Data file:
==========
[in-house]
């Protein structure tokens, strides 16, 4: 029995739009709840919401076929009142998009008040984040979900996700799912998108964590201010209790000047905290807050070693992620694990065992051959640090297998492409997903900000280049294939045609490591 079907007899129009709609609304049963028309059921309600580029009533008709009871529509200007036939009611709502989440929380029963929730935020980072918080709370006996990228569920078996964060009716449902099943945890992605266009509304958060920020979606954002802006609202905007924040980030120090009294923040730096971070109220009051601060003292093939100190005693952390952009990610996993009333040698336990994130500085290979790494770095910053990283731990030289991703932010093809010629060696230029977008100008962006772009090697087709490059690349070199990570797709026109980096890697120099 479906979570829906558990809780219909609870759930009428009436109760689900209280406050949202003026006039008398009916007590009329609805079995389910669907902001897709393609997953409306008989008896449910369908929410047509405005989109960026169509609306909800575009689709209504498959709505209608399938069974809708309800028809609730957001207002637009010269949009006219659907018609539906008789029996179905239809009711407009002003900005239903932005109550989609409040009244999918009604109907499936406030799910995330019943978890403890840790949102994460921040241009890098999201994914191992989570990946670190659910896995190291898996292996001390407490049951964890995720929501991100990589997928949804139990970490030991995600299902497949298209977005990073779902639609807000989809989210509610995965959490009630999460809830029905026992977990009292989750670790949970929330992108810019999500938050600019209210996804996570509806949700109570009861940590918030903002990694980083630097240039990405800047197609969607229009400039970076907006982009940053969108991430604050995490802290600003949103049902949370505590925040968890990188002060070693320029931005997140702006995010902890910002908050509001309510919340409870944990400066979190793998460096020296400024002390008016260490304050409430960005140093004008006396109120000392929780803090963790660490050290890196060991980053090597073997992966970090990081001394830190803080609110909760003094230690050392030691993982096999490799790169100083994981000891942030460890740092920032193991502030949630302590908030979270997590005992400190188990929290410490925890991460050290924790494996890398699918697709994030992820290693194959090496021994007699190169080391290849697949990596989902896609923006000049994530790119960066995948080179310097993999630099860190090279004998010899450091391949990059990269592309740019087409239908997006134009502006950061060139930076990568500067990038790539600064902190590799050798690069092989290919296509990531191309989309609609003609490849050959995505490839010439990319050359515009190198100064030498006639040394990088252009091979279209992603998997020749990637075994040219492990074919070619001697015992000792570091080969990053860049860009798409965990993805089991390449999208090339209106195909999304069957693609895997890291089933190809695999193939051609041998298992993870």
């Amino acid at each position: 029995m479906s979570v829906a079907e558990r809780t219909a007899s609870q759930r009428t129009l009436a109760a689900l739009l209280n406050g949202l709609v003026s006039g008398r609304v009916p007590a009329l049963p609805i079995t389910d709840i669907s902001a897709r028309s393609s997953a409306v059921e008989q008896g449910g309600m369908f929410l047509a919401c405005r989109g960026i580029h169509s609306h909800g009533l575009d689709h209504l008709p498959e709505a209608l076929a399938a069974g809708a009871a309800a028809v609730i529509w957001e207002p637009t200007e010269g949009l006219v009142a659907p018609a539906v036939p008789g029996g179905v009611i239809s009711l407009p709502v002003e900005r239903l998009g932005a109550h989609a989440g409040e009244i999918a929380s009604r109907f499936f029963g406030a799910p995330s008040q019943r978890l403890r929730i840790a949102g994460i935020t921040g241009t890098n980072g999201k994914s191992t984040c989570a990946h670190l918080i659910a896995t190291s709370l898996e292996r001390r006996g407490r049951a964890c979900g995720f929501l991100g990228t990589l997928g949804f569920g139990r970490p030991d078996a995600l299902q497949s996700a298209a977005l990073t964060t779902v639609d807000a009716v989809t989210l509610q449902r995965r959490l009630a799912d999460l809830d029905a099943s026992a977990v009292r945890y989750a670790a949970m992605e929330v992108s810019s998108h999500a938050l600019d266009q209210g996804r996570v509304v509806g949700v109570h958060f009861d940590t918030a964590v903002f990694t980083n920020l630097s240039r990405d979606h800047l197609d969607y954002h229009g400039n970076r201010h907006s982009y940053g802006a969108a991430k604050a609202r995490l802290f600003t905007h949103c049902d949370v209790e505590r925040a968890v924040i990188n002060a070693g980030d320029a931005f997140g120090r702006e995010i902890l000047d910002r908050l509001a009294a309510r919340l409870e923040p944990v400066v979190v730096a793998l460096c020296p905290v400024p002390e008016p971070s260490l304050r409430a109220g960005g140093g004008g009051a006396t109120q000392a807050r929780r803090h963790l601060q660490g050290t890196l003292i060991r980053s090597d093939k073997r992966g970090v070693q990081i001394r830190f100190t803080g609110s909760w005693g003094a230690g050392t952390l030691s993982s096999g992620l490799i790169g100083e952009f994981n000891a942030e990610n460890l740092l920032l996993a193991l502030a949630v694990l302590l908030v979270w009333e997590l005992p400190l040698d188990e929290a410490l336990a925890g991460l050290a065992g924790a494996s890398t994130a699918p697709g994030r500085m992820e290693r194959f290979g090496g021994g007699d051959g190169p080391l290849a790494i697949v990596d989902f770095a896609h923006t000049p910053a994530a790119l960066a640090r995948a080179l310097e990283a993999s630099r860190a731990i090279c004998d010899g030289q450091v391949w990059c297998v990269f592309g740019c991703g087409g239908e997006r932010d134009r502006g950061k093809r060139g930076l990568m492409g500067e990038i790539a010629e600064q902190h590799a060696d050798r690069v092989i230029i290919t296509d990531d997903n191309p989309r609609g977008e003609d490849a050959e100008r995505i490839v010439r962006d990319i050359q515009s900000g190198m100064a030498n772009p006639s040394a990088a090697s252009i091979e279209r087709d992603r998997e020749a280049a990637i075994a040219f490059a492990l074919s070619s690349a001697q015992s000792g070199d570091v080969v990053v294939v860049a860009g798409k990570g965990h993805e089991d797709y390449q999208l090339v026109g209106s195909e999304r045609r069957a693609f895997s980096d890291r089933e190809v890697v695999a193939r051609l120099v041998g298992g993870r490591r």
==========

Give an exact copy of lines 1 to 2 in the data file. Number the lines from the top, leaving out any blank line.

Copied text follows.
[in-house]
């Protein structure tokens, strides 16, 4: 029995739009709840919401076929009142998009008040984040979900996700799912998108964590201010209790000047905290807050070693992620694990065992051959640090297998492409997903900000280049294939045609490591 079907007899129009709609609304049963028309059921309600580029009533008709009871529509200007036939009611709502989440929380029963929730935020980072918080709370006996990228569920078996964060009716449902099943945890992605266009509304958060920020979606954002802006609202905007924040980030120090009294923040730096971070109220009051601060003292093939100190005693952390952009990610996993009333040698336990994130500085290979790494770095910053990283731990030289991703932010093809010629060696230029977008100008962006772009090697087709490059690349070199990570797709026109980096890697120099 479906979570829906558990809780219909609870759930009428009436109760689900209280406050949202003026006039008398009916007590009329609805079995389910669907902001897709393609997953409306008989008896449910369908929410047509405005989109960026169509609306909800575009689709209504498959709505209608399938069974809708309800028809609730957001207002637009010269949009006219659907018609539906008789029996179905239809009711407009002003900005239903932005109550989609409040009244999918009604109907499936406030799910995330019943978890403890840790949102994460921040241009890098999201994914191992989570990946670190659910896995190291898996292996001390407490049951964890995720929501991100990589997928949804139990970490030991995600299902497949298209977005990073779902639609807000989809989210509610995965959490009630999460809830029905026992977990009292989750670790949970929330992108810019999500938050600019209210996804996570509806949700109570009861940590918030903002990694980083630097240039990405800047197609969607229009400039970076907006982009940053969108991430604050995490802290600003949103049902949370505590925040968890990188002060070693320029931005997140702006995010902890910002908050509001309510919340409870944990400066979190793998460096020296400024002390008016260490304050409430960005140093004008006396109120000392929780803090963790660490050290890196060991980053090597073997992966970090990081001394830190803080609110909760003094230690050392030691993982096999490799790169100083994981000891942030460890740092920032193991502030949630302590908030979270997590005992400190188990929290410490925890991460050290924790494996890398699918697709994030992820290693194959090496021994007699190169080391290849697949990596989902896609923006000049994530790119960066995948080179310097993999630099860190090279004998010899450091391949990059990269592309740019087409239908997006134009502006950061060139930076990568500067990038790539600064902190590799050798690069092989290919296509990531191309989309609609003609490849050959995505490839010439990319050359515009190198100064030498006639040394990088252009091979279209992603998997020749990637075994040219492990074919070619001697015992000792570091080969990053860049860009798409965990993805089991390449999208090339209106195909999304069957693609895997890291089933190809695999193939051609041998298992993870």